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TQM Basic Seven Tools

TQM Basic Seven Tools

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Published by R.S.Raguvinoth

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Published by: R.S.Raguvinoth on Sep 10, 2009
Copyright:Attribution Non-commercial


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TQM Tools
Here follows a brief description of the basic set of Total Quality Management tools. They are:
Pareto Principle
The Pareto principle suggests that most effects come from relatively few causes. In quantitativeterms: 80% of the problems come from 20% of the causes (machines, raw materials, operatorsetc.); 80% of the wealth is owned by 20% of the people etc. Therefore effort aimed at the right20% can solve 80% of the problems. Double (back to back) Pareto charts can be used to compare'before and after' situations. General use, to decide where to apply initial effort for maximumeffect.
Scatter Plots
A scatter plot is effectively a line graph with no line - i.e. the point intersections between the twodata sets are plotted but no attempt is made to physically draw a line. The Y axis isconventionally used for the characteristic whose behaviour we would like to predict. Use, todefine the area of relationship between two variables.
Warning: There may appear to be a relationship on the plot when in reality there is none, or bothvariables actually relate independently to a third variable.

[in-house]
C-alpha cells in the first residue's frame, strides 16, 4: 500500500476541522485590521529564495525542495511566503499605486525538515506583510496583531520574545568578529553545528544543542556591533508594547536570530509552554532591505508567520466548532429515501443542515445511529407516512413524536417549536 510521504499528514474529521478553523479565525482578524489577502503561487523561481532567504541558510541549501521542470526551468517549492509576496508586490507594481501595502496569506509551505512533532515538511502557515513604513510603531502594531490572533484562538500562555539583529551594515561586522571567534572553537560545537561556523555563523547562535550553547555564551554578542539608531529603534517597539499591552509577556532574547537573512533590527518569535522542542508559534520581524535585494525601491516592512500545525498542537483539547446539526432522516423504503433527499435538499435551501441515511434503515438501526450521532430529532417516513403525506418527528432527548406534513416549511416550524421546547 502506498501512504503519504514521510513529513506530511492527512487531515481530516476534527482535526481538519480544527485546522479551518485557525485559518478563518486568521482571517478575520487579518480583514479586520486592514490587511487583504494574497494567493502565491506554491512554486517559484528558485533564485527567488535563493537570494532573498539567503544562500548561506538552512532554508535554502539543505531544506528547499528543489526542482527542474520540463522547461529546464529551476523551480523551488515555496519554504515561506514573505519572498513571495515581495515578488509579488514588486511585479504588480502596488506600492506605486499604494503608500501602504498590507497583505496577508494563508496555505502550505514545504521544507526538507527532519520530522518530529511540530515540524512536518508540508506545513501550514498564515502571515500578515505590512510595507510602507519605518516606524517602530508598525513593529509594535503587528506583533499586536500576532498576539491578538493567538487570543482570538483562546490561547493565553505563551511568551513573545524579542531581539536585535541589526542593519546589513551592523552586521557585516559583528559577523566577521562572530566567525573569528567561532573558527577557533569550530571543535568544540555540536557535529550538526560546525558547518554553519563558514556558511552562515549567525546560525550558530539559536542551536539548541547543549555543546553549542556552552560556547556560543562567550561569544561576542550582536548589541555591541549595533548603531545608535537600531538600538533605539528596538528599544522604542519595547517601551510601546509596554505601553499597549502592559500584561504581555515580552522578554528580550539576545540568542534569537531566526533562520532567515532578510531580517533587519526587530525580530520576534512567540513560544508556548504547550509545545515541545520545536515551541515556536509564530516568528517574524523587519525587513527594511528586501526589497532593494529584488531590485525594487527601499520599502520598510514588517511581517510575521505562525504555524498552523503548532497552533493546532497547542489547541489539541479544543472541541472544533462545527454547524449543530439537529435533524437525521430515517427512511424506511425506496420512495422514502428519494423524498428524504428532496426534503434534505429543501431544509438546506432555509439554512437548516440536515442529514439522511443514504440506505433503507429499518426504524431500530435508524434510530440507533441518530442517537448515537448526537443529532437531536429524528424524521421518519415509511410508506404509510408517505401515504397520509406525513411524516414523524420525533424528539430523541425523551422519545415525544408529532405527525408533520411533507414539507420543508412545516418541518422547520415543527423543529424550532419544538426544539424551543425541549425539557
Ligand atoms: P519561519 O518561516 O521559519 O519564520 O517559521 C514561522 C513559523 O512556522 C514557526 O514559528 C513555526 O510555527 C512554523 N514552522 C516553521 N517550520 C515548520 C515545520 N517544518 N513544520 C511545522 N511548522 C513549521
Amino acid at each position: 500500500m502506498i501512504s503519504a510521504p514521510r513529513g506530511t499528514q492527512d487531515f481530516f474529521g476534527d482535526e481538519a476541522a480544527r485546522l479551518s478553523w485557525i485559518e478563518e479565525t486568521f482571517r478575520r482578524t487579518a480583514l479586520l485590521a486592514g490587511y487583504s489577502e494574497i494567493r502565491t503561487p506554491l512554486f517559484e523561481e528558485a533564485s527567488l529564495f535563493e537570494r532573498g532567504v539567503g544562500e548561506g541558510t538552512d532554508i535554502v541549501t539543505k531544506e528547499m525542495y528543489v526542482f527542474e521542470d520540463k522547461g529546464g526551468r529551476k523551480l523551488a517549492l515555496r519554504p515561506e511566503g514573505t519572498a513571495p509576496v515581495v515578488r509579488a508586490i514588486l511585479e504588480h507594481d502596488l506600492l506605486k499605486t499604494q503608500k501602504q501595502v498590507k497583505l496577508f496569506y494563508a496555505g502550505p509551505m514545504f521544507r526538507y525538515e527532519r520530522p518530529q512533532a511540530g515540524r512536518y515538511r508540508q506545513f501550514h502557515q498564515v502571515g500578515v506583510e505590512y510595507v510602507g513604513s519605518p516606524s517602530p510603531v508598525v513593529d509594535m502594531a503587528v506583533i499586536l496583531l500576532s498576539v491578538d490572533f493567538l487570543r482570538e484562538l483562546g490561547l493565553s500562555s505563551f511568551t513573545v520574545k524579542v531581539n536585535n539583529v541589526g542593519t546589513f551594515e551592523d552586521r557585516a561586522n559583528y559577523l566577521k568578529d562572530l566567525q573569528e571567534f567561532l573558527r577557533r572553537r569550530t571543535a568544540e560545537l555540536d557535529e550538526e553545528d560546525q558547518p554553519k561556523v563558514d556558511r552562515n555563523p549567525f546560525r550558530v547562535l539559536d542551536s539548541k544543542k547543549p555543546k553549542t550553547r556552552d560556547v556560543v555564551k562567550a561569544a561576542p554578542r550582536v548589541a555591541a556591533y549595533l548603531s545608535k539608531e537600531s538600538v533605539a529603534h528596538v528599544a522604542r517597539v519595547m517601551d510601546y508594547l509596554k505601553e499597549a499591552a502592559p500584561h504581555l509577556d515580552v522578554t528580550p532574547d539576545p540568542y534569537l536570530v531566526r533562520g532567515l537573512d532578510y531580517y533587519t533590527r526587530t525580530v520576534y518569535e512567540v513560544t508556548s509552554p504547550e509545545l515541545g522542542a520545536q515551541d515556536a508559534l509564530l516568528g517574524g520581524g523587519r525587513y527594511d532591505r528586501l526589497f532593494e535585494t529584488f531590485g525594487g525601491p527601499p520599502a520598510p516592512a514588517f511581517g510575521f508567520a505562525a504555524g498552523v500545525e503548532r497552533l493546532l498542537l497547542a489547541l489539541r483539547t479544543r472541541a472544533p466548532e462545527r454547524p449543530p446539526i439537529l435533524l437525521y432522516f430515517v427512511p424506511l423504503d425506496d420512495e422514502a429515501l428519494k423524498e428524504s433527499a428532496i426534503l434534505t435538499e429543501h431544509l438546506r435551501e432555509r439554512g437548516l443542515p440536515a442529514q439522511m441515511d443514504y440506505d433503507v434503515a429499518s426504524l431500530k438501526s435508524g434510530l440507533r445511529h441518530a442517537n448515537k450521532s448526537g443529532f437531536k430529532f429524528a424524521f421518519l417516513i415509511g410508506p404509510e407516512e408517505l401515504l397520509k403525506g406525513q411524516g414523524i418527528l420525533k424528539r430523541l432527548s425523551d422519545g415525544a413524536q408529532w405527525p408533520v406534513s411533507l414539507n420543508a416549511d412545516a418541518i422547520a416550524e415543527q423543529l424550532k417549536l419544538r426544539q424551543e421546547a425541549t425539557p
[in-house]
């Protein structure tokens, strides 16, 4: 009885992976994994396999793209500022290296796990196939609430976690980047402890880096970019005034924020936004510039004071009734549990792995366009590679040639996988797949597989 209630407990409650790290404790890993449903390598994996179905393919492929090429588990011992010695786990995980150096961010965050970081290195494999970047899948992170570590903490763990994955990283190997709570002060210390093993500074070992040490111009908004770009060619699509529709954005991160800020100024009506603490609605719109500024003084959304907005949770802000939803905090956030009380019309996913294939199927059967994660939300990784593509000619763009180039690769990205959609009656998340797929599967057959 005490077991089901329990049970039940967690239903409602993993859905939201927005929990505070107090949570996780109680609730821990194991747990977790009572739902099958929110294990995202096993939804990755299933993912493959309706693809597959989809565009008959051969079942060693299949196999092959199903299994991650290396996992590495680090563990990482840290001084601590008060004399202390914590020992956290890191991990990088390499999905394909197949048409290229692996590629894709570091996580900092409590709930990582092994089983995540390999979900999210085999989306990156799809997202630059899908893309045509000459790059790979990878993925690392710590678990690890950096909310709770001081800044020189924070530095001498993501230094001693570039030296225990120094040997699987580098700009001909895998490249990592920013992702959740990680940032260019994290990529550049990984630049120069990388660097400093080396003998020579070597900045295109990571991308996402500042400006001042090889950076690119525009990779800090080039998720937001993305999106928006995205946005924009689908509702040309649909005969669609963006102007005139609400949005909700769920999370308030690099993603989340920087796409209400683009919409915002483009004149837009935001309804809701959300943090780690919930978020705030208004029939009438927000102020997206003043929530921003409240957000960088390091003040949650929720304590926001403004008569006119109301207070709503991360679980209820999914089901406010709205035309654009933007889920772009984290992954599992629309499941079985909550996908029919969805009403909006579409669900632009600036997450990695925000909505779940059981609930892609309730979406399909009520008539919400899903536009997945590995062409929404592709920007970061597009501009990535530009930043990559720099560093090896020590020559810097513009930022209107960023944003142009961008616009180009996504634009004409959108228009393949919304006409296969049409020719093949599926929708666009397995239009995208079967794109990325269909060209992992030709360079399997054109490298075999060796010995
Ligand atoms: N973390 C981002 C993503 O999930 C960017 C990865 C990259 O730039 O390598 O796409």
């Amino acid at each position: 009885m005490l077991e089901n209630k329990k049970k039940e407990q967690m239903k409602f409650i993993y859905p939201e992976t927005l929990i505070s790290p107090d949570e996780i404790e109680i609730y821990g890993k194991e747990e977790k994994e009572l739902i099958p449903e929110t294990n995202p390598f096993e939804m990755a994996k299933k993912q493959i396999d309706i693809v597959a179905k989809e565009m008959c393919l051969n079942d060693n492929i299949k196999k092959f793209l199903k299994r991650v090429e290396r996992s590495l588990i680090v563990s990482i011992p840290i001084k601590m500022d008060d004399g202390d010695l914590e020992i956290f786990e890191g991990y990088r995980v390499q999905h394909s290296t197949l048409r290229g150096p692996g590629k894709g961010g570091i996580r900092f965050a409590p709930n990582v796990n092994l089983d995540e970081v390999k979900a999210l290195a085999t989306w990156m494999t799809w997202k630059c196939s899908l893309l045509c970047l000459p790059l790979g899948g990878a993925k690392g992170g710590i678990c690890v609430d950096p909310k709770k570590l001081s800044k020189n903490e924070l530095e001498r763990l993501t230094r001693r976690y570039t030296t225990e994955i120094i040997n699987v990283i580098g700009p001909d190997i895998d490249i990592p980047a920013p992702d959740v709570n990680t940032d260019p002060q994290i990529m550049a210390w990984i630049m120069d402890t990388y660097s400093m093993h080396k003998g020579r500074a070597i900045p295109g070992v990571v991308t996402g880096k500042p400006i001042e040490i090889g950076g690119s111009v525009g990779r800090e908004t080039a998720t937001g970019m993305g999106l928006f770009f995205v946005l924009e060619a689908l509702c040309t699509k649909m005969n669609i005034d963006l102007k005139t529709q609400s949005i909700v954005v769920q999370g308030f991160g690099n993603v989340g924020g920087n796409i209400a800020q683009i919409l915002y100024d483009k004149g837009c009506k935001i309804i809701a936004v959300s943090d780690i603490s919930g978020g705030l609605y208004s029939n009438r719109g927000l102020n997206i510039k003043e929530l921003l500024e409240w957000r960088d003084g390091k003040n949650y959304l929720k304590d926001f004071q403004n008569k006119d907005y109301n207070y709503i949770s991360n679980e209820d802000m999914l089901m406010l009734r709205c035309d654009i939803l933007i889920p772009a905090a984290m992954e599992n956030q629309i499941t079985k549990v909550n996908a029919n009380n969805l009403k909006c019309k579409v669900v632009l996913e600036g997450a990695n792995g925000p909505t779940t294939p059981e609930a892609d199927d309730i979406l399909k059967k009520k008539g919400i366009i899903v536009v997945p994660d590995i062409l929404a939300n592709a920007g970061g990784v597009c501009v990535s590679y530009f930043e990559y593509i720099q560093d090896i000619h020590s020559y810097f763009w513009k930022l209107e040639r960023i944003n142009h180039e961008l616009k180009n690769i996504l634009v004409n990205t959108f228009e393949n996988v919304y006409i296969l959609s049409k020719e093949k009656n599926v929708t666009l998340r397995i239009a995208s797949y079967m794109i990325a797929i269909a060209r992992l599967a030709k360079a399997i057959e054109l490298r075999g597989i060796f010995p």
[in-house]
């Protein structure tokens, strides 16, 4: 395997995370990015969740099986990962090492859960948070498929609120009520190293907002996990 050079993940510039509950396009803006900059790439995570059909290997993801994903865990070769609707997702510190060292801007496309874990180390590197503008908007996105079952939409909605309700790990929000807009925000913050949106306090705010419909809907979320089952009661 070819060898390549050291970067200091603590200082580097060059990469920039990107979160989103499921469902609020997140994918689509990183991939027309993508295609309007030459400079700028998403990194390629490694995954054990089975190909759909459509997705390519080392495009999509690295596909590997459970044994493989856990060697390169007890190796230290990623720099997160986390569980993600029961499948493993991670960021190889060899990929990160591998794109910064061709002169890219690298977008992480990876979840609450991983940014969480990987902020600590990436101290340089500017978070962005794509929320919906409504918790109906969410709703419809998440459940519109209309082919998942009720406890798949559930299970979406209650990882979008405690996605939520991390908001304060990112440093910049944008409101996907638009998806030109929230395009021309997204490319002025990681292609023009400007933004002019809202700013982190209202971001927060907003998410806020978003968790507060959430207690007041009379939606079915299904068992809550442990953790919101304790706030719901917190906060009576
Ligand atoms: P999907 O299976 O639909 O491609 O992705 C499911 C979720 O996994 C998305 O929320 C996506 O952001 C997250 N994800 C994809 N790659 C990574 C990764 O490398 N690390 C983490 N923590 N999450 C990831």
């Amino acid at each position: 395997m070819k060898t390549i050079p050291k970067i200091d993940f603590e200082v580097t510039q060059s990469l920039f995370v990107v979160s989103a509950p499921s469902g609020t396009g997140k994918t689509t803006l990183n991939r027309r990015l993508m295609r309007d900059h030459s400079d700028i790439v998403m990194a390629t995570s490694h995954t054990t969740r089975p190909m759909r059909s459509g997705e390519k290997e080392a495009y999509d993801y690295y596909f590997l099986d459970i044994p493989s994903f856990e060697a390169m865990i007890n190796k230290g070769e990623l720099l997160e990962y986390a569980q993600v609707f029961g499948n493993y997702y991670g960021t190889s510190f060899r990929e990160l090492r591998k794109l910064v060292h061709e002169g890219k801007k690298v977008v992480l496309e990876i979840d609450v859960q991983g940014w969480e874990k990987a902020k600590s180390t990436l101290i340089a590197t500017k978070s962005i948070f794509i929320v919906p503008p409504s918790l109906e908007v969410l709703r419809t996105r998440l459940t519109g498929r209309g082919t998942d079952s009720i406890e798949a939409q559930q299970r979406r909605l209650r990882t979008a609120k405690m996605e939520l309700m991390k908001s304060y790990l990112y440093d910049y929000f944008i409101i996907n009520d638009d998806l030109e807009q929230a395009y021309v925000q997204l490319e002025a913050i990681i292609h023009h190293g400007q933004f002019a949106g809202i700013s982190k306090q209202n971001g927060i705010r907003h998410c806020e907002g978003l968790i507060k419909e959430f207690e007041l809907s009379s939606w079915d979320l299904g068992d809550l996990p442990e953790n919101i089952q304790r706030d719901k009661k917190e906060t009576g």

Control Charts
Control charts are a method of Statistical Process Control, SPC. (Control system for production processes). They enable the control of distribution of variation rather than attempting to controleach individual variation. Upper and lower control and tolerance limits are calculated for a process and sampled measures are regularly plotted about a central line between the two sets of limits. The plotted line corresponds to the stability/trend of the process. Action can be taken based on trend rather than on individual variation. This prevents over-correction/compensationfor random variation, which would lead to many rejects.
Flow Charts
Pictures, symbols or text coupled with lines, arrows on lines show direction of flow. Enablesmodelling of processes; problems/opportunities and decision points etc. Develops a commonunderstanding of a process by those involved. No particular standardisation of symbology, socommunication to a different audience may require considerable time and explanation.
Cause and Effect , Fishbone, Ishikawa Diagram
The cause-and-effect diagram is a method for analysing process dispersion. The diagram's purpose is to relate causes and effects. Three basic types: Dispersion analysis, Processclassification and cause enumeration. Effect = problem to be resolved, opportunity to be grasped,result to be achieved. Excellent for capturing team brainstorming output and for filling in fromthe 'wide picture'. Helps organise and relate factors, providing a sequential view. Deals with timedirection but not quantity. Can become very complex. Can be difficult to identify or demonstrateinterrelationships.

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